Our stories disclose in a general way what we used to be like, what happened, and what we are like now. If you have decided you want what we have and are willing to go to any length to get it- then you are ready to take certain steps.

At some of these we balked. We thought we could find an easier softer way. But we could not. With all the earnestness at our command, we beg of you to be fearless and thorough from the very start. Some of have tried to hold on to our old ideas and the result was nil until we let go absolutely.
Remember that we deal with alcohol- cunning, baffling, powerful! Without help it is too much for us. But there is One who has all power- that one is God. May you find Him Now!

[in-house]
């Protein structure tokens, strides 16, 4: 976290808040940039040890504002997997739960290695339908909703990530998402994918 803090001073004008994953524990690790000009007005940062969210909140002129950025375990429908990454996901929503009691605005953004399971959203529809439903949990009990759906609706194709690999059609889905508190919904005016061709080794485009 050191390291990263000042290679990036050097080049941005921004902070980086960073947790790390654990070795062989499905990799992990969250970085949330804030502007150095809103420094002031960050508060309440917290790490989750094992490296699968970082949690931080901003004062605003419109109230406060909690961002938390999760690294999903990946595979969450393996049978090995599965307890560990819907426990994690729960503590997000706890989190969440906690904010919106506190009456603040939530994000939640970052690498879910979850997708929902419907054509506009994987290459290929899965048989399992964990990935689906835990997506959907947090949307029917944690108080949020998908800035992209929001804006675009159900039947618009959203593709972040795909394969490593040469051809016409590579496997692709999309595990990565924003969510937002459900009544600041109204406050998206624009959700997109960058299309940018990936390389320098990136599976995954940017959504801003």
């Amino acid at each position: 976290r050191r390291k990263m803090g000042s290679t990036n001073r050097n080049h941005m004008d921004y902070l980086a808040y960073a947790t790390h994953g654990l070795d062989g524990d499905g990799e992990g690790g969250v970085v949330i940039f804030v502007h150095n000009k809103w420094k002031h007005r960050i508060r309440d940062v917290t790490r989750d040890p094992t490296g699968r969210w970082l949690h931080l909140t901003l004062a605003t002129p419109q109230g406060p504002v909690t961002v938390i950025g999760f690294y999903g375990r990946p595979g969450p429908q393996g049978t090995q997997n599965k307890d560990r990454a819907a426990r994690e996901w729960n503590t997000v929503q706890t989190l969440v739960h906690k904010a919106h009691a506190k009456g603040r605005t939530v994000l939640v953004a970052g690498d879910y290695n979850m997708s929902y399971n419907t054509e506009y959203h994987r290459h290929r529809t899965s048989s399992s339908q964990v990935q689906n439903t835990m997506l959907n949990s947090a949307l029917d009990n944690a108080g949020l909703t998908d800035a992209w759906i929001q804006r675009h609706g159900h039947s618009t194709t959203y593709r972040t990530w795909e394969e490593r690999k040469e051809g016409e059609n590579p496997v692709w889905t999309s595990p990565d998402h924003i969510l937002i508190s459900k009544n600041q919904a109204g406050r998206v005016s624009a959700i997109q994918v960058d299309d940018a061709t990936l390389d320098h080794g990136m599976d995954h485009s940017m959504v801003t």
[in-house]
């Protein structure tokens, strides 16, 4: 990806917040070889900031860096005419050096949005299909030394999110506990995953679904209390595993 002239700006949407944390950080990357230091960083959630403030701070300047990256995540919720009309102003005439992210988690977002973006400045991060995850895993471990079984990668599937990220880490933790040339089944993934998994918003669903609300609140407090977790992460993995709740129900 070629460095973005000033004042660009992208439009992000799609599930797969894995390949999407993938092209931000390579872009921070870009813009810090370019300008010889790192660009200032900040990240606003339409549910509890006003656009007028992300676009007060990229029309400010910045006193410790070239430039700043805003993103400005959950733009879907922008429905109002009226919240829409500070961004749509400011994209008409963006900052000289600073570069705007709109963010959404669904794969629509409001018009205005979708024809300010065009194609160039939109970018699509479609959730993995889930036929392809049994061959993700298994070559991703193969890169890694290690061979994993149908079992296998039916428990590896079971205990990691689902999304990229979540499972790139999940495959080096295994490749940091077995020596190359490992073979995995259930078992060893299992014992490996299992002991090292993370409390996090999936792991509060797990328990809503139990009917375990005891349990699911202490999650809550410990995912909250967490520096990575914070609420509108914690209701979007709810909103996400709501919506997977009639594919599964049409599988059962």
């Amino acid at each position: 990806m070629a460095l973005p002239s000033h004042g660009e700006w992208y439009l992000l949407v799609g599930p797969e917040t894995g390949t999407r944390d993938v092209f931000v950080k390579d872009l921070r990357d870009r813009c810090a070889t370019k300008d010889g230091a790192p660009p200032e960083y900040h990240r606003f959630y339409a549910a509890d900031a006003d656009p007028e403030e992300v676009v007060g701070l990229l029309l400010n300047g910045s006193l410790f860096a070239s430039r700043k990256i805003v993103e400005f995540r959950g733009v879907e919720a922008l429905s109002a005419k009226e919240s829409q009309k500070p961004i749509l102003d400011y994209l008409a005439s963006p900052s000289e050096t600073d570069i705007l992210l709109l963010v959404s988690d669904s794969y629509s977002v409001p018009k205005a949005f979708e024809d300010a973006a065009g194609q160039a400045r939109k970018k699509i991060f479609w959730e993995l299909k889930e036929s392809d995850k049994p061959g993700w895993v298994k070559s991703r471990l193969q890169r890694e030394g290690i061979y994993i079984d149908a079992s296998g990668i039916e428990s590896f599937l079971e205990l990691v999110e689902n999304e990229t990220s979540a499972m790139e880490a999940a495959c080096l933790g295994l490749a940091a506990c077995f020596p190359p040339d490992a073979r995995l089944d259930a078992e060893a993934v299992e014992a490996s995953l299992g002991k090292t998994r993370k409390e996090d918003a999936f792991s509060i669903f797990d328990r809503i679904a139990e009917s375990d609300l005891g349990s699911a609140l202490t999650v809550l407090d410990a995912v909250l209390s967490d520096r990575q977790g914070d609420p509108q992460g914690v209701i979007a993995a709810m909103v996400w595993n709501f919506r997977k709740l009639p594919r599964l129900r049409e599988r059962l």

Half measures availed us nothing. We stood at the turning point. We asked His protection and care with complete abandon.

Here are the steps we took, which are suggested as a program of recovery:
1. We admitted we were powerless over alcohol - that our lives had become unmanageable.
2. Came to believe that a Power greater than ourselves could restore us to sanity.
3. Made a decision to turn our will and our lives over to the care of God as we understood Him.
4. Made a fearless and thorough moral inventory of ourselves.
5. Admitted to God, to ourselves, and to another human being, the exact nature of our wrongs.
6. Were entirely ready to have God remove all these defects of character.
7. Humbly asked Him to remove our shortcomings 8. Made a list of all persons we had harmed, and became willing to make amends to them all.
9. Made direct amends to such people, wherever possible, except when to do so would injure them or others.